03-04-11, 09:05 PM
Just got an '04 CTS-V two weeks ago with 76k on the clock. So far I've put about 1500 miles on her, we drove out to VA last week and the low coolant warning came on. So far we've added a quart or so of coolant. Looks like the radiator is leaking at the upper tank to core seal. Is this a common problem? Should I look at something else as a cause. Coolant temps seem normal 195 deg.
Is 225 deg normal for engine oil temp?
Thanks in advance.
03-04-11, 10:47 PM
The OEM radiators are a known weakness - they tend to leak around certain seams. It is often a slow leak that dries quickly and can be hard to spot. A failing water pump however, can have similar symptoms since the leaking stops the instant the motor is shut off. You borrow/rent cheap a radiator pressure tester at most autoparts stores to check the radiator. If the leak is near the bottom you may have to remove the plastic apron underneath (held on by plastic pins only) to see it.
225 is okay, perhaps ideal, for an oil temperature. You want it above 212 to boil off any moisture (water being a byproduct of combustion) from short trip driving.
03-04-11, 11:59 PM
Geez, another radiator issue.
I never had this problem, myself, but it's far too prevalent in this day and age. For cryin' out loud, how high tech can a friggin' radiator be?
On the positive side of things, at least it's not like an epidemic of wrist pins, camshaft bearings, or cracking intake manifolds ... you know, big stuff.
Good luck, op.
03-05-11, 01:49 PM
Thanks for the reply, I'll get a tester and see what I can confirm. Good point on the oil temp vs crank case moisture
03-08-11, 09:20 AM
Well, by Saturday there was coolant puddled on the area of the upper tank and core. I did as much reasurch as I could and elected to get the correct CTS-V manual trans Delco Rad from my local Chev Dealer $287. It came with new air baffles, and I had it for install lastnight.
It looked like the rad had been replaced before, most likley by a dealer, who chose not to install all the baffle fasteners.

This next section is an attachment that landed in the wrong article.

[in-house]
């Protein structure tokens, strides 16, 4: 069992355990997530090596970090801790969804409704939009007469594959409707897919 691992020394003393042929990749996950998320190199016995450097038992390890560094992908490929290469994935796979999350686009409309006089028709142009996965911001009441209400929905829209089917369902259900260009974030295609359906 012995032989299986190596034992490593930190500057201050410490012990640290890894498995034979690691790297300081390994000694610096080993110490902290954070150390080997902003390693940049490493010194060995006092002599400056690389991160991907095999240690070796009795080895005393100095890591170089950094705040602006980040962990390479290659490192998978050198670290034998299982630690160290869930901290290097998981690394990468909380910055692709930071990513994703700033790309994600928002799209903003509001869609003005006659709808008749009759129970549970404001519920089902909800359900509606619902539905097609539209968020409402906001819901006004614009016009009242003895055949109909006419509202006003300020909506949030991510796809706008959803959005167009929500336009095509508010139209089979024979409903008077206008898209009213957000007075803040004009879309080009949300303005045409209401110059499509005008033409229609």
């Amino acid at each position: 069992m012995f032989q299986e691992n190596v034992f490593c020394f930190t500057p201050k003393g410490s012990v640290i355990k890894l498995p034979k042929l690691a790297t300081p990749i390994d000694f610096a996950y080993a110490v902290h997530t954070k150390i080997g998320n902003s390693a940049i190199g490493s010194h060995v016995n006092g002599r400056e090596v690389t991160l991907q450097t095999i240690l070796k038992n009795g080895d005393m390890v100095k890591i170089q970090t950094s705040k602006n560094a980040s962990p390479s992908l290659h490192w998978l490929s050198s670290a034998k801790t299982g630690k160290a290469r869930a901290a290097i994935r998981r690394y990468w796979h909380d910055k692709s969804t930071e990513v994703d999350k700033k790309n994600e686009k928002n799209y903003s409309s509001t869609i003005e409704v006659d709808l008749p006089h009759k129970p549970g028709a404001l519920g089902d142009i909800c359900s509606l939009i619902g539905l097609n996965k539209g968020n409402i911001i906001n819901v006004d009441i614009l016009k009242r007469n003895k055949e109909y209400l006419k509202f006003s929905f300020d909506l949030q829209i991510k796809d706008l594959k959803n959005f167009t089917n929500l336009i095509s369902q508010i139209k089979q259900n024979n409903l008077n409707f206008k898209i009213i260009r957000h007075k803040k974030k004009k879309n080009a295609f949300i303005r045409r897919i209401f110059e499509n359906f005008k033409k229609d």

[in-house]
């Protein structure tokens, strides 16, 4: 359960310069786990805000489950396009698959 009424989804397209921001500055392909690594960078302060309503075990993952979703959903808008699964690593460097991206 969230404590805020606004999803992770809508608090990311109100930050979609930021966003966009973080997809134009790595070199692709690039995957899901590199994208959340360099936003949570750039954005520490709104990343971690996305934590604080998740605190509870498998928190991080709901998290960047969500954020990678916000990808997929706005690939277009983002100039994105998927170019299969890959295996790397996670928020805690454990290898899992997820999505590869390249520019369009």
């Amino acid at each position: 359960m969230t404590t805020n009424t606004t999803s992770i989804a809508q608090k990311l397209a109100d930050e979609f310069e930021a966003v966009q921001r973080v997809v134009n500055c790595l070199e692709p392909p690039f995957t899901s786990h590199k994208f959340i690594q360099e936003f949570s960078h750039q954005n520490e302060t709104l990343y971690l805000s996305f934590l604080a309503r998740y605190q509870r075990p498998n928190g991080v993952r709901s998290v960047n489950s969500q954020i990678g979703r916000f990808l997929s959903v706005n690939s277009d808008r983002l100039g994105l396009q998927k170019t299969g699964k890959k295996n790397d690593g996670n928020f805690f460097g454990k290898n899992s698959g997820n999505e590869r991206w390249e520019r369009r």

I learned that I needed to;
1. remove the air intake pipe and both halfs of the air filter housing to gain acces to the clip holding the A/C line attached to the fan housing. 10mm socket for the air filter box, philips screwdriver for the A/C line clip
2. remove the top baffle (two plastic locking push pins)
3. remove lower rad hose to drain fluid
4. remove two lower bolts holding condenser (10mm socket)
5. unplug fan electrical connectors (2)
6. remove any "christmas tree" pins holding the bafflles to the radiator
7. remove upper condensor bolts (10mm socket)
8. remove upper rad supports (10mm socket)
9. remove upper rad hose (both ends)
10. remove overflow hose.
11. pull rad and fan assembly.
12. remove fan assembly from old rad
13. install fan assembly to new rad
14. instal new rad and fan assembly in reverse order. (remeber to route overflow hose under drivers side rad support before installing support.)
I was not sure how best to replace the coolant so I slowly poured it into the motor thru the upper rad hose, until some coolant came out the top of the rad. This took about 10 min to get two gal into the car. Ran motor up to temp, got good heat from heater, poured about another quart into the overflow bottle. I will watch coolant level for a while.
I still need to measure what I got out of the system but I think it was just over 2 gal of the 3.4 total capacity.
Anyone have any precautions I should take from here?